🔎 Using Heading Tags & Semantics for Better Search Visibility
Written by DJ Vallauri and published
Using heading tags in your on-site content is a part of SEO best practices, but sometimes we forget how they affect on-page SEO. Heading tags are the <h1> or <h2> markup around titles and subtitles found in the source code of your content. Heading tags clarify the content hierarchy and help readers make quick decisions on the relative importance of the content. They are used in order from h1 to h6, with h1 indicating the highest level of important. Most websites today do not use heading tags past h4 except in a technical paper.
How to Use Heading Tags
Heading tags are a guide for the main topic followed by supporting topics. They should go in chronological order on your web page. Use the h1 tag first, then the h2 tag. Sections of the same importance as the h2 copy will also be tagged with h2, while sections that elaborate on h2 content will receive a h3 heading. To clarify, you should not start with an h3 tag and then put an h1 tag on the page followed by an h2 tag.
Each tagged heading should be between 20-70 characters. That’s long enough to convey the idea to the reader but not an entire paragraph. Quickly let the reader know what they can expect without getting too lengthy.
Semantics in Raven Tools
Raven has an awesome tool in the Site Auditor called Semantics. In it you can view every page of your website and see how many h1, h2, and h3 tags you have on each. The Semantics tool also shows you the Schema.org microdata tags you have on your web page and the Schema markup types used on your page.
Schema tags work in tandem with your heading tags to further define the contents of your web pages so search engines and other applications can interpret them properly. For example, the word “Cars” might be talking about the movie Cars, or it might be talking about a vehicle. With schema markup, you can make sure the search engines understand the difference.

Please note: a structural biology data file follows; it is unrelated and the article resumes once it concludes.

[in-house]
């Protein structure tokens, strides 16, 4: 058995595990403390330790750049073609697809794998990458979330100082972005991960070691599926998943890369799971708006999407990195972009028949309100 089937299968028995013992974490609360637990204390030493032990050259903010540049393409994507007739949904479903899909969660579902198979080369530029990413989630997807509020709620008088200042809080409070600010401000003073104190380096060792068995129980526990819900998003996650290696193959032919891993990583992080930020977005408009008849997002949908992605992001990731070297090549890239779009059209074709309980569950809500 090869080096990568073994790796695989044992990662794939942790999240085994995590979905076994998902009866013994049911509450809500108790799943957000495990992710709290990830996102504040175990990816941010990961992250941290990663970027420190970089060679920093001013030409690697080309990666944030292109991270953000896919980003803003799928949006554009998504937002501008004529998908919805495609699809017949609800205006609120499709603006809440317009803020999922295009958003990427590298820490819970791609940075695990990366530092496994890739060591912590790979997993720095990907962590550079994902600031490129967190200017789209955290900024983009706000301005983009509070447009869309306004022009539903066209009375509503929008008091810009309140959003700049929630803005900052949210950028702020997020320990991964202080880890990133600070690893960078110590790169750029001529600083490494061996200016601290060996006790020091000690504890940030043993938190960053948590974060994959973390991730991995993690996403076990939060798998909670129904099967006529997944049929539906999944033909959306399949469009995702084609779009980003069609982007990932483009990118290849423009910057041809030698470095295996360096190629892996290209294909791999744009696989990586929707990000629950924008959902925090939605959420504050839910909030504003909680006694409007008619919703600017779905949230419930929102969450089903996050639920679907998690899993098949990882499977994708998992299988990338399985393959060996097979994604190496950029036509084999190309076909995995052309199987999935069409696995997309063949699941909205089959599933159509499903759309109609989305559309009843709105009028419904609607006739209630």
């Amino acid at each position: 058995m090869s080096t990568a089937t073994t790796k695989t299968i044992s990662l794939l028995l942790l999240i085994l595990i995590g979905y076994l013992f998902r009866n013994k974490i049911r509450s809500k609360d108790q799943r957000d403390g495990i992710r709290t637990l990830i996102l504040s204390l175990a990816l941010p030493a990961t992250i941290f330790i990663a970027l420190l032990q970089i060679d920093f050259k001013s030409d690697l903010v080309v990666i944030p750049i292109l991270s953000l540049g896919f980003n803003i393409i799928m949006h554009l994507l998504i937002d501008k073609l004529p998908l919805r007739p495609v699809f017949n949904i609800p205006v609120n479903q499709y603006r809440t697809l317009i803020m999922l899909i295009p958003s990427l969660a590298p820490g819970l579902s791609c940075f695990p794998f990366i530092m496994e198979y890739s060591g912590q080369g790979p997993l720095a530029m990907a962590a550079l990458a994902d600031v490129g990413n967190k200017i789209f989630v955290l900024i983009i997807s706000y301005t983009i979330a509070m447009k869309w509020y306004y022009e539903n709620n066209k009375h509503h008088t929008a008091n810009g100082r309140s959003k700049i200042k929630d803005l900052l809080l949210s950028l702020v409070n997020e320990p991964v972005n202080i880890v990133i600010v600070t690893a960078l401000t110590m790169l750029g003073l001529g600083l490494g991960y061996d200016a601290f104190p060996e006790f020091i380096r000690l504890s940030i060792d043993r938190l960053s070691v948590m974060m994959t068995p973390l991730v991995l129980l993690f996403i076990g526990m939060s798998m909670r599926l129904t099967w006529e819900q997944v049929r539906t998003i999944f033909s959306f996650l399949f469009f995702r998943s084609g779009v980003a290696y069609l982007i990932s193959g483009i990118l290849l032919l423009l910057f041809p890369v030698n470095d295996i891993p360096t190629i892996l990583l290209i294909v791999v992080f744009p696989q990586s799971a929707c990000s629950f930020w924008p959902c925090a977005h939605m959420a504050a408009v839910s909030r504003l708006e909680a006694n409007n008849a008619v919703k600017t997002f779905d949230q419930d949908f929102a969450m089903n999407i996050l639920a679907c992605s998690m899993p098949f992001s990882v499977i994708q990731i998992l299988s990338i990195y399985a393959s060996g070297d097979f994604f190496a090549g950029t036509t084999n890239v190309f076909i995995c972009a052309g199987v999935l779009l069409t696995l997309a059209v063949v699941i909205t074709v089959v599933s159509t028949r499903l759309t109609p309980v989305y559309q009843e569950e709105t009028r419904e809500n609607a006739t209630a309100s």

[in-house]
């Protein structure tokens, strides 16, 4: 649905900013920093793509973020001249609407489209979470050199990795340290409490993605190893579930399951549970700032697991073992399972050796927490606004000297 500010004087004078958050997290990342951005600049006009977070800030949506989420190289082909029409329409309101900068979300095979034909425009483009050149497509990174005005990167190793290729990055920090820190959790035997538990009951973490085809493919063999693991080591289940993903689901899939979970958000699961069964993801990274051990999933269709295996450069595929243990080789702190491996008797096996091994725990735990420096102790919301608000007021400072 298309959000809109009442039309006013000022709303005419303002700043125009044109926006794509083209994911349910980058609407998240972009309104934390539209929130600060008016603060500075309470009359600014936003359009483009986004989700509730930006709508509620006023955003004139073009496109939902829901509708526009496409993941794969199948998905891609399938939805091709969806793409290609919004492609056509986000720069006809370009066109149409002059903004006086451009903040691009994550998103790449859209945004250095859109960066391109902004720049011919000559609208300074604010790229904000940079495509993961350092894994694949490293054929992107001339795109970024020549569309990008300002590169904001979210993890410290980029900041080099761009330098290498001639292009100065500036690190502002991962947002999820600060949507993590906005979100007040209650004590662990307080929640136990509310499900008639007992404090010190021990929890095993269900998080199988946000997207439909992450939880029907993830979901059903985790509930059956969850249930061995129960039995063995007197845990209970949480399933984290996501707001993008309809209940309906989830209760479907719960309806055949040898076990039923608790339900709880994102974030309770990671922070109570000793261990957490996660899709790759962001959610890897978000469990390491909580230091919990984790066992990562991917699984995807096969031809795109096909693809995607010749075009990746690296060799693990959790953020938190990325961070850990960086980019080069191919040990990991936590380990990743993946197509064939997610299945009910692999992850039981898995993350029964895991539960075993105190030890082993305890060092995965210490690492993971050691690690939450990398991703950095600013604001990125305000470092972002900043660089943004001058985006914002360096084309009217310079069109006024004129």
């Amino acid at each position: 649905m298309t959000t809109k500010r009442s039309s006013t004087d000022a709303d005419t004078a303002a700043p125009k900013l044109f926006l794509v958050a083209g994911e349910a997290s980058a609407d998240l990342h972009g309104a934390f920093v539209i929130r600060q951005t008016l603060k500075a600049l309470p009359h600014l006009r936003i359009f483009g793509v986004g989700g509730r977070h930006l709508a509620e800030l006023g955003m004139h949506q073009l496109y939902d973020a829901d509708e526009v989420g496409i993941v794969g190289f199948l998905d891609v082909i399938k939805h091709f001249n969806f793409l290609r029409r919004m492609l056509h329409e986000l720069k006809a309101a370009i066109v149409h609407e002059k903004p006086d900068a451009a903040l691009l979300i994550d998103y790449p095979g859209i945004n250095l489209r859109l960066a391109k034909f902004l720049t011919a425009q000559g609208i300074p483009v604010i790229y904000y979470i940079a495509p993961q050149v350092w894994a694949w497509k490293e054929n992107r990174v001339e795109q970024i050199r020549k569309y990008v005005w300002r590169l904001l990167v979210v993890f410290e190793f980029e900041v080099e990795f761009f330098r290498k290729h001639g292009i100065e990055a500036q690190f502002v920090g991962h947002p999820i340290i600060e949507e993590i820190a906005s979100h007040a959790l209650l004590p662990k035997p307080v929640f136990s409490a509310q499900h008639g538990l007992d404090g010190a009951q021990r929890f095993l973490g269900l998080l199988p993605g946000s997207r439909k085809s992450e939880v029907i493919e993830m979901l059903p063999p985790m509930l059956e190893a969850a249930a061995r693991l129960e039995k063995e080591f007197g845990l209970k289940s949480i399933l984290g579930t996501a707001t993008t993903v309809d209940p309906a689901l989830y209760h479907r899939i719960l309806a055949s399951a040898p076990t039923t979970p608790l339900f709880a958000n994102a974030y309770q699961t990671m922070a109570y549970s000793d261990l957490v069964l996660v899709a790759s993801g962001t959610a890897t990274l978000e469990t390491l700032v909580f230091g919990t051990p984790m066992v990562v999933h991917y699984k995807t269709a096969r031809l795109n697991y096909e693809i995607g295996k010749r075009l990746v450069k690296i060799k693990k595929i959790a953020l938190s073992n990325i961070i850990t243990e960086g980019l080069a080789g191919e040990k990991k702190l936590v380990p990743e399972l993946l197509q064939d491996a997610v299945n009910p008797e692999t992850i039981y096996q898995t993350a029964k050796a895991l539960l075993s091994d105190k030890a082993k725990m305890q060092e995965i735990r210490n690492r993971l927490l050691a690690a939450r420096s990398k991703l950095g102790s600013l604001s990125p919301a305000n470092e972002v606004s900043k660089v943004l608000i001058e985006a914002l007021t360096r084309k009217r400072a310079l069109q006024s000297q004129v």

When you check your heading tags in the Semantics tool, you can quickly get an idea of which pages you should focus on to update to proper headings. You can also see if you have excessive headings on a page or if you have no headings at all. The information layout makes Semantics an easy tool to use.
Additional Uses for Heading Tags
Besides organization and structure, heading tags are also used in Search Engine Results Pages (SERPs). Google will sometimes use what they call Featured Snippets in search. You can’t control whether your site shows up there, but Google uses heading tags from sites that rank particularly well to create the entries.
Below is an example of the website Lodging Interactive. If you go to Google and type “What is Lodging Interactive”, you will see the following:
It gives you a brief overview of the company and a link you can follow at the bottom. None of this would be possible without heading tags.
Anchors on a Page
Headings can be used for bookmark anchors (on-page navigation). The Raven Tools blog uses bookmark anchors in their post about preparing for a link building campaign to help users navigate the content. They serve as guides to let people view different parts of the article without having to scroll manually and search for the section they want to read.
Heading tags serve multiple functions. When creating content, heading tags serve as a guide to your site visitors and the search engines. Do not overlook this important feature of on-page SEO.
Ready to see how well you’ve implemented heading tags and schema markup on your site? Log in to Raven Tools, or sign up for a free trial to run your first site audit.